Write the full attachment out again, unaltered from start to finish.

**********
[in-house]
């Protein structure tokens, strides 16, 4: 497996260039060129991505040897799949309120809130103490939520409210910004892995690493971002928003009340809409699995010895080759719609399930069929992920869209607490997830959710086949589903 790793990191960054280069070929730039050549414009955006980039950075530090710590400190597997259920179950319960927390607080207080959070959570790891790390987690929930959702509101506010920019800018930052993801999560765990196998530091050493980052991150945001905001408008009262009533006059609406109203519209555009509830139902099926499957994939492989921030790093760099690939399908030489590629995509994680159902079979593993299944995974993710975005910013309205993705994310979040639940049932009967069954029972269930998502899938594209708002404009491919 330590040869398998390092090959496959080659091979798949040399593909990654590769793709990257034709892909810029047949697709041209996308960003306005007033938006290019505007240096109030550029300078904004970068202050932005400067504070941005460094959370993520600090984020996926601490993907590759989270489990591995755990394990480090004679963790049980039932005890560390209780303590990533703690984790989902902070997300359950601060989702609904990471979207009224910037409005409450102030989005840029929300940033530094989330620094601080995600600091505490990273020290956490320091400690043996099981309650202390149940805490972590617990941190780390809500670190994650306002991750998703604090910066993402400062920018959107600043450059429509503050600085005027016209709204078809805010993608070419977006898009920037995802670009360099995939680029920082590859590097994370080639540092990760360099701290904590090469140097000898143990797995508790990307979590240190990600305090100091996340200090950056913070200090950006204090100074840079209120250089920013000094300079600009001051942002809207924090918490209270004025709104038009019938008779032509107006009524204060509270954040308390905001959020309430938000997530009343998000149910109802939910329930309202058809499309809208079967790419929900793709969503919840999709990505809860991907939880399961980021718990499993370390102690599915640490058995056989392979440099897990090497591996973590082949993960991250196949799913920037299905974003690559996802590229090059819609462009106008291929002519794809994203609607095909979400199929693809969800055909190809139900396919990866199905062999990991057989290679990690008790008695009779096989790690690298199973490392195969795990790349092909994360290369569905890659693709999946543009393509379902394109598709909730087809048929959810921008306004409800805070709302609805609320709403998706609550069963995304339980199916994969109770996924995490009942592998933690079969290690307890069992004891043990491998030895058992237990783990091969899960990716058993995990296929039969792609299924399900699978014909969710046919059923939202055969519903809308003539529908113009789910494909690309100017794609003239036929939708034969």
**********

[in-house]
């Protein structure tokens, strides 16, 4: 497996260039060129991505040897799949309120809130103490939520409210910004892995690493971002928003009340809409699995010895080759719609399930069929992920869209607490997830959710086949589903 790793990191960054280069070929730039050549414009955006980039950075530090710590400190597997259920179950319960927390607080207080959070959570790891790390987690929930959702509101506010920019800018930052993801999560765990196998530091050493980052991150945001905001408008009262009533006059609406109203519209555009509830139902099926499957994939492989921030790093760099690939399908030489590629995509994680159902079979593993299944995974993710975005910013309205993705994310979040639940049932009967069954029972269930998502899938594209708002404009491919 330590040869398998390092090959496959080659091979798949040399593909990654590769793709990257034709892909810029047949697709041209996308960003306005007033938006290019505007240096109030550029300078904004970068202050932005400067504070941005460094959370993520600090984020996926601490993907590759989270489990591995755990394990480090004679963790049980039932005890560390209780303590990533703690984790989902902070997300359950601060989702609904990471979207009224910037409005409450102030989005840029929300940033530094989330620094601080995600600091505490990273020290956490320091400690043996099981309650202390149940805490972590617990941190780390809500670190994650306002991750998703604090910066993402400062920018959107600043450059429509503050600085005027016209709204078809805010993608070419977006898009920037995802670009360099995939680029920082590859590097994370080639540092990760360099701290904590090469140097000898143990797995508790990307979590240190990600305090100091996340200090950056913070200090950006204090100074840079209120250089920013000094300079600009001051942002809207924090918490209270004025709104038009019938008779032509107006009524204060509270954040308390905001959020309430938000997530009343998000149910109802939910329930309202058809499309809208079967790419929900793709969503919840999709990505809860991907939880399961980021718990499993370390102690599915640490058995056989392979440099897990090497591996973590082949993960991250196949799913920037299905974003690559996802590229090059819609462009106008291929002519794809994203609607095909979400199929693809969800055909190809139900396919990866199905062999990991057989290679990690008790008695009779096989790690690298199973490392195969795990790349092909994360290369569905890659693709999946543009393509379902394109598709909730087809048929959810921008306004409800805070709302609805609320709403998706609550069963995304339980199916994969109770996924995490009942592998933690079969290690307890069992004891043990491998030895058992237990783990091969899960990716058993995990296929039969792609299924399900699978014909969710046919059923939202055969519903809308003539529908113009789910494909690309100017794609003239036929939708034969």